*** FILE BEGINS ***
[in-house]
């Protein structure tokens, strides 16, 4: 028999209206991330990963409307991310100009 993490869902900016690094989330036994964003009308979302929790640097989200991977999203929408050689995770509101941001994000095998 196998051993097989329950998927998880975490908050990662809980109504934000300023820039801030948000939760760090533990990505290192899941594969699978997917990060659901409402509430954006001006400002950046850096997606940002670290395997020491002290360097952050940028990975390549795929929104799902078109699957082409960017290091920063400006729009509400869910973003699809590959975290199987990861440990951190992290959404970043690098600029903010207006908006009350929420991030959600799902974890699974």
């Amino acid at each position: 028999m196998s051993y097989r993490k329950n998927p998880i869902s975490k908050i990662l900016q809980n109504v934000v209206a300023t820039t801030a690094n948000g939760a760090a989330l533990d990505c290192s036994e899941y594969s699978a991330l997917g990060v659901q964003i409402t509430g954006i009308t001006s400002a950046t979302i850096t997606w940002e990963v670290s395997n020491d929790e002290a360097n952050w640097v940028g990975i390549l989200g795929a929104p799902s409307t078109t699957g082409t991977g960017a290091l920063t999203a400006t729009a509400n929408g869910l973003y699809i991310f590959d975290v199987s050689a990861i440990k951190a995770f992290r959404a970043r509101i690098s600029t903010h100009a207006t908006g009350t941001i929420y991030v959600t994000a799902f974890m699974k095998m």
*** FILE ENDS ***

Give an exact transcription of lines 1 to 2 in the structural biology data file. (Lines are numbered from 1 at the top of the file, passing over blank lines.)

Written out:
[in-house]
């Protein structure tokens, strides 16, 4: 028999209206991330990963409307991310100009 993490869902900016690094989330036994964003009308979302929790640097989200991977999203929408050689995770509101941001994000095998 196998051993097989329950998927998880975490908050990662809980109504934000300023820039801030948000939760760090533990990505290192899941594969699978997917990060659901409402509430954006001006400002950046850096997606940002670290395997020491002290360097952050940028990975390549795929929104799902078109699957082409960017290091920063400006729009509400869910973003699809590959975290199987990861440990951190992290959404970043690098600029903010207006908006009350929420991030959600799902974890699974």